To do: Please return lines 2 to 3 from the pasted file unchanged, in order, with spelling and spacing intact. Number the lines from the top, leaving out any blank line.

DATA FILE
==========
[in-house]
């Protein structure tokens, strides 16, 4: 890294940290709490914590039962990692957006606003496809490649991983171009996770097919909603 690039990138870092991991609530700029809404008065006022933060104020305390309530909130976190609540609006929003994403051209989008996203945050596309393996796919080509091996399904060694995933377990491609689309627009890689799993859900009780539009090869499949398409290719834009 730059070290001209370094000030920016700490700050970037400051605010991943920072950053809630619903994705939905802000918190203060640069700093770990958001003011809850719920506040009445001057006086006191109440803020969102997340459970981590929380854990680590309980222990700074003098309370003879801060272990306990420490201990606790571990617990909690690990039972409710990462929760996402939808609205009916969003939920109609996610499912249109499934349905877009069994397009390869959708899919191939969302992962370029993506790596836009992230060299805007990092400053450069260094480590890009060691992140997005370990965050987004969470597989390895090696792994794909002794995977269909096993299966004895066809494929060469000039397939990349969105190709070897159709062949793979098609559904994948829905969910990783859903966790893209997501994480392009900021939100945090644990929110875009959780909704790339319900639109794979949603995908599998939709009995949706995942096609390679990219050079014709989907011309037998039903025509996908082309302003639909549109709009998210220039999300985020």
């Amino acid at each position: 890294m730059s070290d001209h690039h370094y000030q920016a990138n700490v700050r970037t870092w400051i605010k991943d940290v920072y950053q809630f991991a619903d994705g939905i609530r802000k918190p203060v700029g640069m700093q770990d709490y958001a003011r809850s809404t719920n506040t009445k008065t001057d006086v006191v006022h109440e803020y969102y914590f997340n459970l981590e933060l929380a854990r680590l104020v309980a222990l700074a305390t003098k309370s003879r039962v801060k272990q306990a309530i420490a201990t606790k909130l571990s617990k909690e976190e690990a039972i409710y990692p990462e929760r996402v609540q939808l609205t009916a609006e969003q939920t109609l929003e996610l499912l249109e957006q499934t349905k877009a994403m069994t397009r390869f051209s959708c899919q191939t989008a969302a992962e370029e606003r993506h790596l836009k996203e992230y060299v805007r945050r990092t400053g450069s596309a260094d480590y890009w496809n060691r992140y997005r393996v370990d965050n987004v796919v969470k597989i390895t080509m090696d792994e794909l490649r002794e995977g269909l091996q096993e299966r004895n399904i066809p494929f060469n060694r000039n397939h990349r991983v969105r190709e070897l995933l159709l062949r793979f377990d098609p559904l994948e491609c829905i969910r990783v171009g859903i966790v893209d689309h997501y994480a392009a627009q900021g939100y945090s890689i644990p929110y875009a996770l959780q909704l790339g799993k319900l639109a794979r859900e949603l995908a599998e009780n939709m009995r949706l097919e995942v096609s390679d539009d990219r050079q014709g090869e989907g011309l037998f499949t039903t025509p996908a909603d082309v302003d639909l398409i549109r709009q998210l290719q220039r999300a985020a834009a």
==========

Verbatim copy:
């Protein structure tokens, strides 16, 4: 890294940290709490914590039962990692957006606003496809490649991983171009996770097919909603 690039990138870092991991609530700029809404008065006022933060104020305390309530909130976190609540609006929003994403051209989008996203945050596309393996796919080509091996399904060694995933377990491609689309627009890689799993859900009780539009090869499949398409290719834009 730059070290001209370094000030920016700490700050970037400051605010991943920072950053809630619903994705939905802000918190203060640069700093770990958001003011809850719920506040009445001057006086006191109440803020969102997340459970981590929380854990680590309980222990700074003098309370003879801060272990306990420490201990606790571990617990909690690990039972409710990462929760996402939808609205009916969003939920109609996610499912249109499934349905877009069994397009390869959708899919191939969302992962370029993506790596836009992230060299805007990092400053450069260094480590890009060691992140997005370990965050987004969470597989390895090696792994794909002794995977269909096993299966004895066809494929060469000039397939990349969105190709070897159709062949793979098609559904994948829905969910990783859903966790893209997501994480392009900021939100945090644990929110875009959780909704790339319900639109794979949603995908599998939709009995949706995942096609390679990219050079014709989907011309037998039903025509996908082309302003639909549109709009998210220039999300985020």
């Amino acid at each position: 890294m730059s070290d001209h690039h370094y000030q920016a990138n700490v700050r970037t870092w400051i605010k991943d940290v920072y950053q809630f991991a619903d994705g939905i609530r802000k918190p203060v700029g640069m700093q770990d709490y958001a003011r809850s809404t719920n506040t009445k008065t001057d006086v006191v006022h109440e803020y969102y914590f997340n459970l981590e933060l929380a854990r680590l104020v309980a222990l700074a305390t003098k309370s003879r039962v801060k272990q306990a309530i420490a201990t606790k909130l571990s617990k909690e976190e690990a039972i409710y990692p990462e929760r996402v609540q939808l609205t009916a609006e969003q939920t109609l929003e996610l499912l249109e957006q499934t349905k877009a994403m069994t397009r390869f051209s959708c899919q191939t989008a969302a992962e370029e606003r993506h790596l836009k996203e992230y060299v805007r945050r990092t400053g450069s596309a260094d480590y890009w496809n060691r992140y997005r393996v370990d965050n987004v796919v969470k597989i390895t080509m090696d792994e794909l490649r002794e995977g269909l091996q096993e299966r004895n399904i066809p494929f060469n060694r000039n397939h990349r991983v969105r190709e070897l995933l159709l062949r793979f377990d098609p559904l994948e491609c829905i969910r990783v171009g859903i966790v893209d689309h997501y994480a392009a627009q900021g939100y945090s890689i644990p929110y875009a996770l959780q909704l790339g799993k319900l639109a794979r859900e949603l995908a599998e009780n939709m009995r949706l097919e995942v096609s390679d539009d990219r050079q014709g090869e989907g011309l037998f499949t039903t025509p996908a909603d082309v302003d639909l398409i549109r709009q998210l290719q220039r999300a985020a834009a």